Knewitz calls itself a winery by the sea. This may have been the case for earth, not even that long ago, but for us humans it has been quite a while. Today the sea is a few hundred kilometers away and what has remained are the lime soils from the former reef on which the vines grow today. This time we have two wines from the best sites of the Knewitz Winery in our glasses: a Riesling from the Hundertgulden and one from the Steinacker, both vintage 2015, so slightly matured. Let’s see if you can taste the sea.
The Hundertgulden shows an intense fruit, lots of stone fruit, some glue, wet stone immediately after opening. On the palate there is a lot of extract and a lot of draught. The structure determines the mouthfeel with a nice spiciness lingering. When the wine is on the tongue, the nose becomes more yellow, ripe and some peach is added.
The adhesive tone disappears completely over the evening. The wine becomes creamier and at the same time the acidity feels more robust. Very dense, in the mouth and on the nose. Lots of apple, still very fresh and hard to pin down. Too much happens. There is also something like sweetness, although, with about 1 gram of residual sugar and over 9 grams of acidity I am quite certain you wouldn’t call this a sweet one. The acidity is also very noticeable. Despite the time on the bottle it still makes a lot of zing on the lips and tongue.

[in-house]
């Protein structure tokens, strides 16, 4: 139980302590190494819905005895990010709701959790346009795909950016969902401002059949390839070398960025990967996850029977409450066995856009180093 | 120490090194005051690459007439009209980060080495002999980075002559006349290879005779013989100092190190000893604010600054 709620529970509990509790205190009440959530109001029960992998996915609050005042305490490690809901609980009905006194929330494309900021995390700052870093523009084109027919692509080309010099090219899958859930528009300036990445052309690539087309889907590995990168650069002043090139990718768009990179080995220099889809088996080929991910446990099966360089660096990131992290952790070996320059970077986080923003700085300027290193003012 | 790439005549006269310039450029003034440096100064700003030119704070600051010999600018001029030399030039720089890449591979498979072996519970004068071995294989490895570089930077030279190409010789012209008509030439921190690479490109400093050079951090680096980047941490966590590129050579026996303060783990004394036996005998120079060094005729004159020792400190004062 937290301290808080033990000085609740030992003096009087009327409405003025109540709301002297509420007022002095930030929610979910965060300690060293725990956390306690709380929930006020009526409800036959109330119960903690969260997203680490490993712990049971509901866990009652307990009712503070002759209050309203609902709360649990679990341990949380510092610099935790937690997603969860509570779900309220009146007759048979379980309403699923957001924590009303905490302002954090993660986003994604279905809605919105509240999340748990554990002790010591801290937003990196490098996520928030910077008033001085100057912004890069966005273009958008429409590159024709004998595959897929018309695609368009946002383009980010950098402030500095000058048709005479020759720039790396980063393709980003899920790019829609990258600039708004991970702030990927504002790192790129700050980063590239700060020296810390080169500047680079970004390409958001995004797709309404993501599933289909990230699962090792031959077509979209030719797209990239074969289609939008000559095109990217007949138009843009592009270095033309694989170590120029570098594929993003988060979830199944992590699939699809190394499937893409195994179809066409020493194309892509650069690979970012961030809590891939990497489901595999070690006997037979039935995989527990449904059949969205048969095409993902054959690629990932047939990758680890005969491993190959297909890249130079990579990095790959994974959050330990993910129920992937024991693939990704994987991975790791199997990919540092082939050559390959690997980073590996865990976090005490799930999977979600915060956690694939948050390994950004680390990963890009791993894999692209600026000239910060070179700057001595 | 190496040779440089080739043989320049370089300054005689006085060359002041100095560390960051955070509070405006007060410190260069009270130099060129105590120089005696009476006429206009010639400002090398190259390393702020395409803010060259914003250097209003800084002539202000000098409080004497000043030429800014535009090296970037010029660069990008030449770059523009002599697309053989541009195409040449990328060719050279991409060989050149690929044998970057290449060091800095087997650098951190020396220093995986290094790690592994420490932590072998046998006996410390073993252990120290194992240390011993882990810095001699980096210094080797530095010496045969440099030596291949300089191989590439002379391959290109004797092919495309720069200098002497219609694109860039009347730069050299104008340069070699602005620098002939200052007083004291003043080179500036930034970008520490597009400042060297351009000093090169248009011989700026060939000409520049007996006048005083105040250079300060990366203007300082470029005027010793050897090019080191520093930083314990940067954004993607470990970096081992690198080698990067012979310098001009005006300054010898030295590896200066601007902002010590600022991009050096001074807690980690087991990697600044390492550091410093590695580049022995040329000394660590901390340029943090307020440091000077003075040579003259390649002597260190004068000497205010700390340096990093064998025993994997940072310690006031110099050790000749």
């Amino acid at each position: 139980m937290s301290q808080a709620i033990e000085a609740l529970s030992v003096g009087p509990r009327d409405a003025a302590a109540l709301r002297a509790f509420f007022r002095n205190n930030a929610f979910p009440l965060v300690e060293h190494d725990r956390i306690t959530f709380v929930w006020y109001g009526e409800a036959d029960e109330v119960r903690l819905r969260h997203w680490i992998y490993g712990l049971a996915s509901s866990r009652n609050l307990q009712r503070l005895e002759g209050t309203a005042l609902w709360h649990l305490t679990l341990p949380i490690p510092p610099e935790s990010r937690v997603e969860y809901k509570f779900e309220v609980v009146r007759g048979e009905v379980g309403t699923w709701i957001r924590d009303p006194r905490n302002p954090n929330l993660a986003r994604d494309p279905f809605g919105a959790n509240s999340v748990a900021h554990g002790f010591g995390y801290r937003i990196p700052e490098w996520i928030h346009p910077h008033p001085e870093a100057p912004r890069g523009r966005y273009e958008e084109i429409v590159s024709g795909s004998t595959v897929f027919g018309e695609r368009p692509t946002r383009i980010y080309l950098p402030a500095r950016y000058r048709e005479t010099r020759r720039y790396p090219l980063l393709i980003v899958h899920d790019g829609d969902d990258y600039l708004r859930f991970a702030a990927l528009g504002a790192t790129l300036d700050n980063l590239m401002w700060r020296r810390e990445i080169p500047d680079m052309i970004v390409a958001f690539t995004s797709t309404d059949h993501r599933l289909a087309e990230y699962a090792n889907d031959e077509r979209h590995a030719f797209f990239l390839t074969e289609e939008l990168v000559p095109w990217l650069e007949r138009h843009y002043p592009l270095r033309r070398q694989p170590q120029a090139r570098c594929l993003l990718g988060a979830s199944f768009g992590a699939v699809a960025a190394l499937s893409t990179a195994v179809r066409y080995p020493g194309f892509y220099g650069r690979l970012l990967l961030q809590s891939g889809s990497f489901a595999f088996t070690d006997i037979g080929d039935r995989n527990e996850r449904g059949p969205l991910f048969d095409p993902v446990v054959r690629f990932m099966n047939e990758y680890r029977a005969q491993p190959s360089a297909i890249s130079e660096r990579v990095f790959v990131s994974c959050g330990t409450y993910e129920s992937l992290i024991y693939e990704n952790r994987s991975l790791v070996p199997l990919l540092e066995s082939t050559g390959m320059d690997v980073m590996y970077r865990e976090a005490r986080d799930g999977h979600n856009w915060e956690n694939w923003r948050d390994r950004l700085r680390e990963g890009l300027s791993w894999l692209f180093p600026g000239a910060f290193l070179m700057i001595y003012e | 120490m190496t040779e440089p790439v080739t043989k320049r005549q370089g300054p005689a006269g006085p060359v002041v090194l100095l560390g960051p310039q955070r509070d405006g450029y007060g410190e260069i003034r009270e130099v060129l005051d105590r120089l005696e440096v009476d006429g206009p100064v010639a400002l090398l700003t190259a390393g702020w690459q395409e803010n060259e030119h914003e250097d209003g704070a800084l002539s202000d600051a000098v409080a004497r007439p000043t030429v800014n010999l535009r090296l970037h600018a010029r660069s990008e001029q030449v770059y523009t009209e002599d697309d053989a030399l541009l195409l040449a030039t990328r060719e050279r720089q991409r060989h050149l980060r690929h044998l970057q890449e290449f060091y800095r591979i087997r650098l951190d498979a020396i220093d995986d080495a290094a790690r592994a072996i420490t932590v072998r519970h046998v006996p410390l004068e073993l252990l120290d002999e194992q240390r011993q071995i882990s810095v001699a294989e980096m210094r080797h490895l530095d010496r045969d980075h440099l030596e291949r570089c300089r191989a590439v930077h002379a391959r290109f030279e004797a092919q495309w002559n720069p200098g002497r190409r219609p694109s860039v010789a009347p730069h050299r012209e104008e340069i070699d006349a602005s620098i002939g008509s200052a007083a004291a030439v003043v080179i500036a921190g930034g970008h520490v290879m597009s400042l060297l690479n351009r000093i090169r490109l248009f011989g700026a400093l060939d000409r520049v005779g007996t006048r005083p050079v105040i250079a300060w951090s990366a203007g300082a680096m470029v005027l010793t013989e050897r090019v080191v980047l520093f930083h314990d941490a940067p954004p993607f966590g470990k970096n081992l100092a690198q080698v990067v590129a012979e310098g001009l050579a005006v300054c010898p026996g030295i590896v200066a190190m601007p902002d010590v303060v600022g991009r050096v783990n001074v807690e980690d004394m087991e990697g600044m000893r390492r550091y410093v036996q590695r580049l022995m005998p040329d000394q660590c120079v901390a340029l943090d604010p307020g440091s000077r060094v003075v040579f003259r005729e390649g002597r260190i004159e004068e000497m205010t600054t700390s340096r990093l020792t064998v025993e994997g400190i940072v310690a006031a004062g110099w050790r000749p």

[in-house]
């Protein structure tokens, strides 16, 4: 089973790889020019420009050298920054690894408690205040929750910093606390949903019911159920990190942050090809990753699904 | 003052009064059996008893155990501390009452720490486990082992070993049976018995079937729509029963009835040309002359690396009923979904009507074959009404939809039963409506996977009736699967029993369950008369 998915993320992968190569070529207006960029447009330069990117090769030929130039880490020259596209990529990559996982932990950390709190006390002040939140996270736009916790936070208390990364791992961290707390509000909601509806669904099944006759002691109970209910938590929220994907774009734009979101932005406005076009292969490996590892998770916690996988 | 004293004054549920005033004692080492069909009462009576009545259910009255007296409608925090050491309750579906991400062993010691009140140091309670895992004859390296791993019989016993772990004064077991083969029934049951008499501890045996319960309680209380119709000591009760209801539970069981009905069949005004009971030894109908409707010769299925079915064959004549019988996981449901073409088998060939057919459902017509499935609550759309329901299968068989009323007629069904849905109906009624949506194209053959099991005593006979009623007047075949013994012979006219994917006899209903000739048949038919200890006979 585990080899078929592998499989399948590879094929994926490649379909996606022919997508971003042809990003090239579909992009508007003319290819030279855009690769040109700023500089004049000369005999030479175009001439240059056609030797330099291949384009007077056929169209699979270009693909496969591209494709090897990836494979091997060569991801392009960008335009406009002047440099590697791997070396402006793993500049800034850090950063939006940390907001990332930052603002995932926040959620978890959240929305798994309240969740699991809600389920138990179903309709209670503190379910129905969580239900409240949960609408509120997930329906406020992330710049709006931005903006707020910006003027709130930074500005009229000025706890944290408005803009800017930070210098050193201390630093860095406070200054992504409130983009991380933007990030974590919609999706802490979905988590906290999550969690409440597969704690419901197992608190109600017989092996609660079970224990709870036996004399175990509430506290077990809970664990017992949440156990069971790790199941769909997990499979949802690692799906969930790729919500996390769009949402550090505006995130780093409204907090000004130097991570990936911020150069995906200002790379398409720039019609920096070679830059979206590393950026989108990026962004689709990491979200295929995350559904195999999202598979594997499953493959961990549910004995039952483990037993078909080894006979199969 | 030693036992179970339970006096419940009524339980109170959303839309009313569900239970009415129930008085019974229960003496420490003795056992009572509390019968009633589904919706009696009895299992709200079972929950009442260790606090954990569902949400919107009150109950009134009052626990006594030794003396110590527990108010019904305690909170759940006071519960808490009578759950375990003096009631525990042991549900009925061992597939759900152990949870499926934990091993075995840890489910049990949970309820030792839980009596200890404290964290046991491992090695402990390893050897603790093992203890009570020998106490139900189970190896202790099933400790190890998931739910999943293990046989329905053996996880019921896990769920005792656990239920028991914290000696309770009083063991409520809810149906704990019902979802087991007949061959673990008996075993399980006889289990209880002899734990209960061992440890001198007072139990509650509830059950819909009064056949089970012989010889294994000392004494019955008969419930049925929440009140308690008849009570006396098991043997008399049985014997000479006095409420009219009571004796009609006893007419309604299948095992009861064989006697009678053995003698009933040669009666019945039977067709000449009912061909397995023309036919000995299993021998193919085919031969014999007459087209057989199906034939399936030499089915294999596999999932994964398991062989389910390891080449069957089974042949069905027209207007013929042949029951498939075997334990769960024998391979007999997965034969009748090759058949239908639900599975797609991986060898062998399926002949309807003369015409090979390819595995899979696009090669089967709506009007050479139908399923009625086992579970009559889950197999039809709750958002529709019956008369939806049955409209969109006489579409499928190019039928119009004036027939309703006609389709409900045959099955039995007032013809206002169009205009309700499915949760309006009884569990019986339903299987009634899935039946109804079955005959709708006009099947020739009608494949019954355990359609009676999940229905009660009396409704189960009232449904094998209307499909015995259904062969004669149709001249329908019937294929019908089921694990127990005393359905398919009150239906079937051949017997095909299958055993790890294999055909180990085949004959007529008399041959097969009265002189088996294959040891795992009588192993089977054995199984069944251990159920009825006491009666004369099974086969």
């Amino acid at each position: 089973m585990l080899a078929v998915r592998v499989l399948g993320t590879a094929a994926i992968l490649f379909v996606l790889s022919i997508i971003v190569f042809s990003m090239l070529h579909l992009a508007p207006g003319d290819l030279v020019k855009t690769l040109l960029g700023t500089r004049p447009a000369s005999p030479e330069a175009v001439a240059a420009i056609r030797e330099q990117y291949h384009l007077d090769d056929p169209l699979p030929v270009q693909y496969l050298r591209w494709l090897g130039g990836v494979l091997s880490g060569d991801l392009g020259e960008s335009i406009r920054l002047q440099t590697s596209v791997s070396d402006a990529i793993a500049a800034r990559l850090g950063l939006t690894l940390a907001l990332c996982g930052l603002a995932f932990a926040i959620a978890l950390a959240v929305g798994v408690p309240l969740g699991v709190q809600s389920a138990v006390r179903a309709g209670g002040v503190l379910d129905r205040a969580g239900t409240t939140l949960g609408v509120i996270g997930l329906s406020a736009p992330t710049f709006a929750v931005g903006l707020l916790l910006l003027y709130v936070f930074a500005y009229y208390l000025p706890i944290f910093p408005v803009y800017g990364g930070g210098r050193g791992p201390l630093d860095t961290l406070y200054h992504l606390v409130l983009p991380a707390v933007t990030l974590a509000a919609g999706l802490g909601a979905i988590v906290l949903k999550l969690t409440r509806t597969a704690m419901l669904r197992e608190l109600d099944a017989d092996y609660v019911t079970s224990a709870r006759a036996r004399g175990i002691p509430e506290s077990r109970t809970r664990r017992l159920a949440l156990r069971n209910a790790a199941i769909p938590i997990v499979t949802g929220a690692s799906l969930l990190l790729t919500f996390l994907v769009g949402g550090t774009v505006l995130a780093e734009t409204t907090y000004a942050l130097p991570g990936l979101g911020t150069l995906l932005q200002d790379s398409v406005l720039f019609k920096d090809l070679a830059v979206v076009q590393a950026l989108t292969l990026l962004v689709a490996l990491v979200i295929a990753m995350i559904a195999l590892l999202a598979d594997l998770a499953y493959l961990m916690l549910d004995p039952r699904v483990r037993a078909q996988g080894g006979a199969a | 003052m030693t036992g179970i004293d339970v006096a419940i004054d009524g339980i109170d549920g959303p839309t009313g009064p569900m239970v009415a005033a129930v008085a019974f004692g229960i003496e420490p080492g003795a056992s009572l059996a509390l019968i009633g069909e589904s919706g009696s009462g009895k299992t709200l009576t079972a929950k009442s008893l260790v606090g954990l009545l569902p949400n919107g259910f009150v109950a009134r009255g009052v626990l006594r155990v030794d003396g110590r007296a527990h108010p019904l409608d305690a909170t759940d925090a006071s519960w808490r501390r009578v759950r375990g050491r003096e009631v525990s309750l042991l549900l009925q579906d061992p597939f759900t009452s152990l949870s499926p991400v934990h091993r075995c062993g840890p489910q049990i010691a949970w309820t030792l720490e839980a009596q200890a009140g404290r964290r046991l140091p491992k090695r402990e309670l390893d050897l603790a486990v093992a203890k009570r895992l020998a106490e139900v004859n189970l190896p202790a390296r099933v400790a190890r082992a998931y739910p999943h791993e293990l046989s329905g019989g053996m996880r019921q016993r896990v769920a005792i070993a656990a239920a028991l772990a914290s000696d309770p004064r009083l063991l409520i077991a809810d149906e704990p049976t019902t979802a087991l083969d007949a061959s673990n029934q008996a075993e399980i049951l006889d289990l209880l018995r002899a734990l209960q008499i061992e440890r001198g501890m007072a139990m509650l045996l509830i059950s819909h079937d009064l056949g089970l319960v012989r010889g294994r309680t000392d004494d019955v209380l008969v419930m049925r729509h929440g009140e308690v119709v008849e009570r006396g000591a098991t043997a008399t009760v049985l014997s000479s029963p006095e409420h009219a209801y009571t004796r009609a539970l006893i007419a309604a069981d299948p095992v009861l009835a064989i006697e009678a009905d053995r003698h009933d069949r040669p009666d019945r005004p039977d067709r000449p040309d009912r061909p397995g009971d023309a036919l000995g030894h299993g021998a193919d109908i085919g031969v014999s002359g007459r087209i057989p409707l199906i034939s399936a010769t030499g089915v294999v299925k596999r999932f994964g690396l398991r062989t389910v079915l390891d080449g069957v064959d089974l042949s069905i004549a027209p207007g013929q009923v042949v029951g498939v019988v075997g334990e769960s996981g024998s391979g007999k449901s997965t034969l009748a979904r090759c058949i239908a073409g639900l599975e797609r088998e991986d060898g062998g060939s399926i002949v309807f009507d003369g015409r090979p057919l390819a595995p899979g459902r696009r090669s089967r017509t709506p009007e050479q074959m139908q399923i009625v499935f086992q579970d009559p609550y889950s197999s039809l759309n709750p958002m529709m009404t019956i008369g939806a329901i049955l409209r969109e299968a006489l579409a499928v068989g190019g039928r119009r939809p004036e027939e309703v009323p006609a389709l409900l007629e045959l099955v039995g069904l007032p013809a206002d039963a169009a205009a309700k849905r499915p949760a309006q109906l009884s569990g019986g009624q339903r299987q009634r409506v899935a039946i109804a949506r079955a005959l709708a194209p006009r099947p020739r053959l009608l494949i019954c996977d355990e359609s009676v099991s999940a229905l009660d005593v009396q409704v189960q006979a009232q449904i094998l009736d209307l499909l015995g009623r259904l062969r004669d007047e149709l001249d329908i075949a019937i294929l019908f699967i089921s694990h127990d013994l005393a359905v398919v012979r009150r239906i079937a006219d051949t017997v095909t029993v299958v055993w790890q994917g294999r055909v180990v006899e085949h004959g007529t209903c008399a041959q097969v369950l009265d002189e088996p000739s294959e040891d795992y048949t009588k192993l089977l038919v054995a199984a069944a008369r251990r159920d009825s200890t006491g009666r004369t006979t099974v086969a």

On the second day you can feel the maturity more. Some acetone is added, some canned pineapple, yellow apple. But it does not lose the freshness.
The “Steinacker” in the glass is much more restrained after opening. In comparison to the intense nose of the Hundertgulden, the first thing you notice is a lull. One senses a little creaminess, some fruit, but not much coming out of the glass. Quite different on the tongue: here’s the action. A lot of pull, super long, straight ahead, a lot of acidity, grapefruit, bone dry, no sign of the years on the bottle.
A little air helps. The smell opens up. Interestingly, and contrary to my expectations, after the first sips you can already see some age. There is butter cake, relatively creamy, some honey, acetone and stone fruit. On the tongue, however, nothing changes, the wine remains juicy, uncompromising, slim with a really enormous length.
This does not change even on the second day. More grapefruit is added. The play between the ripe tones when smelling and the freshness and power when drinking is great fun. I think that both wines could be in the cellar for a few more years, but for me that’s pretty much to the point. The Steinacker is more of a meditation wine, needs more attention right now, has more power. And with the Hundertgulden you let the evening come to an end.